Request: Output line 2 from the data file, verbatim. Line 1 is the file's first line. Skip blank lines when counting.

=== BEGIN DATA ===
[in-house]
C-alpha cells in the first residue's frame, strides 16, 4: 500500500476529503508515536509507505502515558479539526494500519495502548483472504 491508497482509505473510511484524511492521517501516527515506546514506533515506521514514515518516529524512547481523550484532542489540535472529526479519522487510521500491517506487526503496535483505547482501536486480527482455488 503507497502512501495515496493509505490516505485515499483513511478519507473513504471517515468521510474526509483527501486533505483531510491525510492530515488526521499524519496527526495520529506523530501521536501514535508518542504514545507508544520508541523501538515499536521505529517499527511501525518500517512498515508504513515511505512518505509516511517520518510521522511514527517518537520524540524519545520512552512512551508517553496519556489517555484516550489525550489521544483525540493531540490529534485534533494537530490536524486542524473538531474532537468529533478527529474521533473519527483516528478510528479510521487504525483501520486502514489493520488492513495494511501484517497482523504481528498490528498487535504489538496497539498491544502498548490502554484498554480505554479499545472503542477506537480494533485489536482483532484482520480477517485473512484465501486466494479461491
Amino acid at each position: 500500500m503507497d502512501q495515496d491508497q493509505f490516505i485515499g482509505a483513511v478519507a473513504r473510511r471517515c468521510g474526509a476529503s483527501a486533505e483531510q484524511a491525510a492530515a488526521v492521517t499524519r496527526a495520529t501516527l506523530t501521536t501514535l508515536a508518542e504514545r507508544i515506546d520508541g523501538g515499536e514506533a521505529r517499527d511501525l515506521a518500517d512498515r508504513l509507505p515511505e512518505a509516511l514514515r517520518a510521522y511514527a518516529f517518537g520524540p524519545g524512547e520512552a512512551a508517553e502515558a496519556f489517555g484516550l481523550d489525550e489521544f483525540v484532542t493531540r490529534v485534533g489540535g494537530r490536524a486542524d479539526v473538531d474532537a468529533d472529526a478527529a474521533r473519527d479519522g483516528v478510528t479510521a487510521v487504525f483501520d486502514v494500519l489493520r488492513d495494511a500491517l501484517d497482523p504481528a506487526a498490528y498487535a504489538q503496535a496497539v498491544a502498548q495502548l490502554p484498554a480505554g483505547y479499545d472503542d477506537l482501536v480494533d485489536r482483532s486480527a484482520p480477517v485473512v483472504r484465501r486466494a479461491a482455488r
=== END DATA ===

C-alpha cells in the first residue's frame, strides 16, 4: 500500500476529503508515536509507505502515558479539526494500519495502548483472504 491508497482509505473510511484524511492521517501516527515506546514506533515506521514514515518516529524512547481523550484532542489540535472529526479519522487510521500491517506487526503496535483505547482501536486480527482455488 503507497502512501495515496493509505490516505485515499483513511478519507473513504471517515468521510474526509483527501486533505483531510491525510492530515488526521499524519496527526495520529506523530501521536501514535508518542504514545507508544520508541523501538515499536521505529517499527511501525518500517512498515508504513515511505512518505509516511517520518510521522511514527517518537520524540524519545520512552512512551508517553496519556489517555484516550489525550489521544483525540493531540490529534485534533494537530490536524486542524473538531474532537468529533478527529474521533473519527483516528478510528479510521487504525483501520486502514489493520488492513495494511501484517497482523504481528498490528498487535504489538496497539498491544502498548490502554484498554480505554479499545472503542477506537480494533485489536482483532484482520480477517485473512484465501486466494479461491